Zogby recently spoke with me about the big issues which face electioneering in America. Some of our discussion is included below.


Joseph Ford Cotto: More than any other reason, why did polling not prove an effective guide to predicting an outcome for the 2016 presidential election, unlike in previous races?

John Zogby: Zogby did not poll the horse race after two weeks before the election, though our last poll had Clinton leading by 2 points. With that said, I think it was more a combination of a misunderstanding of how to read polls and a media that 
really wanted Donald Trump to lose -- so much that they screened out any other possibility. 

As for the inability to read polls, I think our expectations are too high. Even a poll the day before the election cannot capture the last minute decision-makers, and there are many that do not make up their minds until the day of the election. Polls are samples and have a margin of error we cannot forget. But I correctly read the trend-lines. The race was clearly tightening over the last week, especially in the battleground states. Thus, in New Hampshire, HRC had a 10 point lead 10 days before the election and that evaporated down to a tie just before the election. 

The same for North Carolina, Michigan, Pennsylvania, and Florida. The trend lines suggested either a tightening race or Trump momentum. The media were stunned because they refused to.

Cotto: Crunching numbers, especially in our social media-driven, sound bite-prone age, is touted as the begin all, end all of event forecasting. In 2016, perhaps more attention was given to polls than in any previous election. Might the press have generated such a demand for polling data that quantity increased at the expense of quality?Zogby: In the old days there were only a few polls. Even my national debut in 1996, I was one of only 7 national polls. There are so many media today that each one has its own poll. Some are clearly better (and worse) than others, but generally I think the record shows that most actually did a good job. Remember it is the trend line, not the "prediction to the tent of a percent.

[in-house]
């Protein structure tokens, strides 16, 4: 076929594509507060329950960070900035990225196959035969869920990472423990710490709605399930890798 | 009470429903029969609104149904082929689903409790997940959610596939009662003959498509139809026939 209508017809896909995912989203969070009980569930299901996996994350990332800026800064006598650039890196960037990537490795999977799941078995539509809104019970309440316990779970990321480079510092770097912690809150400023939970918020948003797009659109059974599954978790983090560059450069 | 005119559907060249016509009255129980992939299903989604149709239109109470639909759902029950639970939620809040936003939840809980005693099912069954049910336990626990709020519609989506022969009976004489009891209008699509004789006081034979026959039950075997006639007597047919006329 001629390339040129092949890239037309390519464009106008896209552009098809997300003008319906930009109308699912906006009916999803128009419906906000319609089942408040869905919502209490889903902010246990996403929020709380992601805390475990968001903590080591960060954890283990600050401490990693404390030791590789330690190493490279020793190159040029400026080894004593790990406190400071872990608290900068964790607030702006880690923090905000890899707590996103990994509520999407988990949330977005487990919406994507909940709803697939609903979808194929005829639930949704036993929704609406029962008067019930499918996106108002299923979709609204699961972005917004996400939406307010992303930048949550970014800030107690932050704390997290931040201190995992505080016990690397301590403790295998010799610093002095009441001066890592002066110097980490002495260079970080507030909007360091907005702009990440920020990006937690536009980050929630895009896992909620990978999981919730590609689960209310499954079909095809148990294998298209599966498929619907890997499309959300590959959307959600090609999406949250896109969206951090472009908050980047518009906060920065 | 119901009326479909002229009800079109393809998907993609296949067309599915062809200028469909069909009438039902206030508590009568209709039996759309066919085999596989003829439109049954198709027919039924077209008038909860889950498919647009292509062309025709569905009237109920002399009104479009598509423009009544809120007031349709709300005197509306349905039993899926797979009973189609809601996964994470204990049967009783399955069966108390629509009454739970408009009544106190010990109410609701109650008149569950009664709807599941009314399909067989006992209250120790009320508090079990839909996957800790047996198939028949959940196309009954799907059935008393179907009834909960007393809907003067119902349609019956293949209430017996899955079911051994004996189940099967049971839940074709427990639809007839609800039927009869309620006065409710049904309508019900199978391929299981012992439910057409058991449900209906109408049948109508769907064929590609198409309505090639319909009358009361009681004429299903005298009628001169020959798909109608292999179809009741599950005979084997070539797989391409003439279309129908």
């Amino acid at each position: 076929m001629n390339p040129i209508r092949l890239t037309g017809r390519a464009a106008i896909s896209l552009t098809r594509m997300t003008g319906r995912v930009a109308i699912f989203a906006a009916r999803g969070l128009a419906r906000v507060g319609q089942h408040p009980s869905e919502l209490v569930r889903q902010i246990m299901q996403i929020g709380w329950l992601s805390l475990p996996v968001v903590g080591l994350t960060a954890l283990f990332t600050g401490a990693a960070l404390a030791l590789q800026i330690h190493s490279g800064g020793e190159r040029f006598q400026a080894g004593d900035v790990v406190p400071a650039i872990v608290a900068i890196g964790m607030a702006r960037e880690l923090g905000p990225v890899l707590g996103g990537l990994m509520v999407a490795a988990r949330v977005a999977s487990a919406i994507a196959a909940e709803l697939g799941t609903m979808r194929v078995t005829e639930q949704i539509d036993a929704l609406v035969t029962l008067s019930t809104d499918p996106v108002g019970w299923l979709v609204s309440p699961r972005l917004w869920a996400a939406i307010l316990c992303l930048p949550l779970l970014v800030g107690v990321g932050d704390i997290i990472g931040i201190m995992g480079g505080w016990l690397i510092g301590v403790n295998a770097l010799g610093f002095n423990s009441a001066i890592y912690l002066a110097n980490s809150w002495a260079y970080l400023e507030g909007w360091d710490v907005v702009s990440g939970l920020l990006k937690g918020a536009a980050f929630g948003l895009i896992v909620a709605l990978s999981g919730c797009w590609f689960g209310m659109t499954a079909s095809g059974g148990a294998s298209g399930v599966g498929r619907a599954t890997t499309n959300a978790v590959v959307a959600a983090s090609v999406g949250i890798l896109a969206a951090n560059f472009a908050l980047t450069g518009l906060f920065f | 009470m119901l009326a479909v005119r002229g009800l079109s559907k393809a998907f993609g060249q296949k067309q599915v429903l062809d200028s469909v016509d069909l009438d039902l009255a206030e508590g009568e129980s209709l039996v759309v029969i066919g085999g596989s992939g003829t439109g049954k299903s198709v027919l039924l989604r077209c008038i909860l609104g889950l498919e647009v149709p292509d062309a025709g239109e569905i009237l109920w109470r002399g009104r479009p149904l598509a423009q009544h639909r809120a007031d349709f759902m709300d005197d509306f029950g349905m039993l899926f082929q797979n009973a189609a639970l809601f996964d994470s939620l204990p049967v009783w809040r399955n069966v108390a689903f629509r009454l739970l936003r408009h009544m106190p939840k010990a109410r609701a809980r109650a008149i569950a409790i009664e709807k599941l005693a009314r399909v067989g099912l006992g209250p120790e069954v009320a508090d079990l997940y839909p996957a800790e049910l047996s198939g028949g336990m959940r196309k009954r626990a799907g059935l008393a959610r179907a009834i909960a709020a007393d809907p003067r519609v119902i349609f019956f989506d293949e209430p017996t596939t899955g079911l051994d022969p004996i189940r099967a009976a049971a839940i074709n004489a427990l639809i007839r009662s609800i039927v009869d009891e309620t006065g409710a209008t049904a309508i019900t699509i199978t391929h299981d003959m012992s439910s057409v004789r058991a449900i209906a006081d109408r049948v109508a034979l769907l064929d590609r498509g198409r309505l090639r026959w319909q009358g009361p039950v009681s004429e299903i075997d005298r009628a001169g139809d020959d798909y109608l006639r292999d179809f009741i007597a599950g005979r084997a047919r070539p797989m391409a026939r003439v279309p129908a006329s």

Cotto: Historical data, analyzed and complied into two studies by SUNY Stonybrook's Helmut Norpoth and American University's Allan Lichtman, respectively, indicated that Donald Trump would win. Many, both in the media and otherwise, chose to ignore these academics even though they have solid track records. After 2016, some might say that history is a better election forecaster than opinion surveys. What is your perspective on this?Zogby: The more the merrier. History can be confounded and polls can have a bad day. Only God knows who will win and she is not talking. But I do believe the polls did not do as badly as the media did.

Cotto: Many different polls agreed with each other on the presidential election's anticipated outcome, yet were rendered false when all was said and done. Untold sums of money were spent on gaging public sentiment, and cutting-edge technology utilized, but this generally amounted to nothing. How could so many different scientific surveys have been wrong?

My above answers, really. Most polls had HRC leading by zero to 4 points. She won by about 2 nationwide. And the states I mentioned were clearly directional. Remember, voters had to choose between two very dis-likable candidates so things were not so cut and dried as before.
Cotto: Considering what happened last year, is it likely that, during 2020, polls will find less credibility among the media and general public?Zogby: I think polls will always be around and the media needs to fill news holes. Will some of the media not be around?